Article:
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Bookless in Baghdad: Reflections on Writing and Writers Hardcover – July 11, 2005

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Editorial Reviews

From Publishers Weekly

This collection of short essays by the Anglo-Indian novelist and senior U.N. official would seem to hold out the promise of an ethnographic consideration of the life of letters. Alas, the title essay, about the "book souk" in besieged Baghdad, is something of a red herring. These essays, newspaper columns and speeches do not, by and large, try to assess the situation of literature in war-torn regions, or any other regions for that matter. In one piece, the author describes the experience of having his novel adapted to the big screen; another is an elegy for a defunct Anglo-Indian review; a third is an anecdote of traveling to Spain for a cup of coffee. These are all personal reflections—as when Tharoor devotes an entire column to answering the criticisms of an Indian journalist, deflecting critiques of his hairstyle and choice of clothing. Tharoor's novels, as he never tires of writing, have been lavishly praised all around the world. But this book's topics—as well as the author's liberal use of culture-specific shorthand—would seem to make it primarily of interest to the Anglophone Indian community. (July)
Copyright © Reed Business Information, a division of Reed Elsevier Inc. All rights reserved.

From Booklist

Tharoor, multitalented and multifaceted, is an undersecretary at the UN, a journalist, a biographer of Nehru, a celebrated novelist with a bent for satire, and a polished and pointed essayist. He begins this far-ranging, piquant, and enlivening collection of essays about reading and writing with a charming piece about his boyhood addiction to books, primarily British in origin, a reminiscence that segues into the first of many illuminating cross-cultural inquiries into how the imagination trumps prejudice. Turning to the Indian tradition, he considers the power of the Hindu epic, the Mahabharata, and how it inspired him to write his controversial Great Indian Novel (1991). Tharoor then ruminates insightfully on the works of Pushkin, Neruda, Narayan, le Carre, and Rushdie; globalism and culture; and the state of literature (precarious) and illiteracy (rampant) in America. His diplomatic work meshes with his literary passion throughout, but it is especially tangible in his sensitive account of a visit to Baghdad's book row in 1998, where he witnesses the power of books under even the most trying circumstances. Donna Seaman
Copyright © American Library Association. All rights reserved

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Product Details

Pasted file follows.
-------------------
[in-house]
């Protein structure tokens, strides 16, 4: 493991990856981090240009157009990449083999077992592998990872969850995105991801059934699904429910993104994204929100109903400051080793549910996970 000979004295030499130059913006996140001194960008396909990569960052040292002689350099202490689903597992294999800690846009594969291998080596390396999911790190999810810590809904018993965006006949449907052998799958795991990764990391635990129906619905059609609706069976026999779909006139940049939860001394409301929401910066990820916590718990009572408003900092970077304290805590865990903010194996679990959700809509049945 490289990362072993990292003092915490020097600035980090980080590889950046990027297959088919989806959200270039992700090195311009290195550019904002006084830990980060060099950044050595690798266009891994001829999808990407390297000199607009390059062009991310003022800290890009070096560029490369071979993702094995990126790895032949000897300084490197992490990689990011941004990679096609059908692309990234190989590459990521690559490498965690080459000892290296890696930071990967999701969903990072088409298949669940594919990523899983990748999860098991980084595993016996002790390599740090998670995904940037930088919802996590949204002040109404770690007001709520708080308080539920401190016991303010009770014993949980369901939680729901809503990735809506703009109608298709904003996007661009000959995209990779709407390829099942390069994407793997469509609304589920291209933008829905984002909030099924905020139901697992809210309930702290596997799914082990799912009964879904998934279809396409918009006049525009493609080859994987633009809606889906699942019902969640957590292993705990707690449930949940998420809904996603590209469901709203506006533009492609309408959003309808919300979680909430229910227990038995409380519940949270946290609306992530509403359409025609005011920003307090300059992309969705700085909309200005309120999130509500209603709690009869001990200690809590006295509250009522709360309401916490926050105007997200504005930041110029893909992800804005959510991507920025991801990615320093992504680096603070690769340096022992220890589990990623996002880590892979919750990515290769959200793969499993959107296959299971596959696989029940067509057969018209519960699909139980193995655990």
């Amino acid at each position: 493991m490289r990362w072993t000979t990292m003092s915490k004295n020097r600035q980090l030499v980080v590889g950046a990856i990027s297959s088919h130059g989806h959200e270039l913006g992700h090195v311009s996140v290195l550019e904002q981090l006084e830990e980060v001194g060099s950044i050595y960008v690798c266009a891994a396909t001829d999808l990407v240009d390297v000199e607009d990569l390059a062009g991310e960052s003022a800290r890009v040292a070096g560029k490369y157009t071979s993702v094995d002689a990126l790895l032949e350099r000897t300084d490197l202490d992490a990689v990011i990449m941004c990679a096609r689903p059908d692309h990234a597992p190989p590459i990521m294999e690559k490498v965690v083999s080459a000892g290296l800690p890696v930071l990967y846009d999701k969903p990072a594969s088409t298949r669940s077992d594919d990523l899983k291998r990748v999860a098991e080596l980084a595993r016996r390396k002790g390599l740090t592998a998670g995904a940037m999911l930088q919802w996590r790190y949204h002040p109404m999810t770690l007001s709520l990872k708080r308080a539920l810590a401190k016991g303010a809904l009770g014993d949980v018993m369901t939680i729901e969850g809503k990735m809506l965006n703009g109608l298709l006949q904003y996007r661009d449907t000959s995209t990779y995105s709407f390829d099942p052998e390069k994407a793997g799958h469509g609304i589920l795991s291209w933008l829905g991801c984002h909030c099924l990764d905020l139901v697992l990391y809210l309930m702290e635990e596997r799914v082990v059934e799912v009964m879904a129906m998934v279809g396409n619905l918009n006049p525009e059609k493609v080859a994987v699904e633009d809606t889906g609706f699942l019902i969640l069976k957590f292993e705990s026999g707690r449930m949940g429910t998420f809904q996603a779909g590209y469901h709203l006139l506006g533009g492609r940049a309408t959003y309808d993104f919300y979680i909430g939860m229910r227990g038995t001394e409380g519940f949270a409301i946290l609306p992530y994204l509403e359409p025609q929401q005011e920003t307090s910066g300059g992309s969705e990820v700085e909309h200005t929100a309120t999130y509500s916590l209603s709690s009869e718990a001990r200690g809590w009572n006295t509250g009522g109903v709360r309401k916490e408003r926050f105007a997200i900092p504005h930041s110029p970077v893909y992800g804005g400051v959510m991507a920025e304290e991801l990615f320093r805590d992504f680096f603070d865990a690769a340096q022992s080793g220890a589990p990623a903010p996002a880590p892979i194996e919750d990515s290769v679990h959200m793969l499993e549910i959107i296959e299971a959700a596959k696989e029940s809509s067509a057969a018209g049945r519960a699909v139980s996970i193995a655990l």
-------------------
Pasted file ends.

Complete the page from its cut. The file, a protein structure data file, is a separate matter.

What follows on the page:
• Hardcover: 288 pages
  • Publisher: Arcade Publishing; UNABRIDGED VERSION edition (July 11, 2005)
  • Language: English
  • ISBN-10: 1559707577
  • ISBN-13: 978-1559707572
  • Product Dimensions: 5.8 x 1 x 8.5 inches
  • Shipping Weight: 1 pounds
  • Average Customer Review: 3.7 out of 5 stars  See all reviews (6 customer reviews)
  • Amazon Best Sellers Rank: #3,691,171 in Books (See Top 100 in Books)

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Customer Reviews

3.7 out of 5 stars
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Most Helpful Customer Reviews

Format: Hardcover
It's hard to easily categorize Bookless In Baghdad: Reflections On Writing And Writers: it's not a literary expose, it's not entirely a memoir/autobiography, and it's not entirely a cultural reflection on Iraq and India - yet, it's got elements of all the above. You'll receive more of an appreciation for literacy and reading learning what Iraqis go through just to get a book, and how selling their own books can make the difference between dinner or hunger. Tharoor examines his own childhood with books in India - and he reflects on the literary figures which that country reveres. Forty essays provide a range of insights on the literary world outside the West - and they're fascinating revelations.
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5 of 6 people found the following review helpful By Marion on February 2, 2006
Format: Hardcover
This book is a little like "Reading Lolita in Tehran" in that it offers a multitude of further reading ideas and insights into another culture, in this case mostly the culture of India, as influenced by its long history and British colonial period in particular. Numerous Indian writers are celebrated, especially Salman Rushdie, but so are the works of P. G. Wodehouse, Le Carre, Pushkin, Pablo Neruda, Hemingway, Orwell, and more. Don't miss the essays on illiteracy in America and the final essay celebrating the value of reading in a time of terrorism.
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1 of 1 people found the following review helpful By Delma Luben on October 10, 2008
Format: Hardcover
A great look inside the lives of India's elite leaders, as well as the literary life there, plus reflections on writing and writers from other countries ...

Sashi Tharoor is an interesting eclectic writer, and world traveler, with a fascinating background. Born in London, educated in India and the U.S, and currently Under Secretary General,Communications and Public Information, at The United Nations ...

His insightful essays, covering everything from growing up in India, world affairs, war, history, religion, globalization, death and destruction, to Hollywood and Bollywood....make a remarkable book that will interest readers of all nations.-- and it's an easy read.

Highly recommended.
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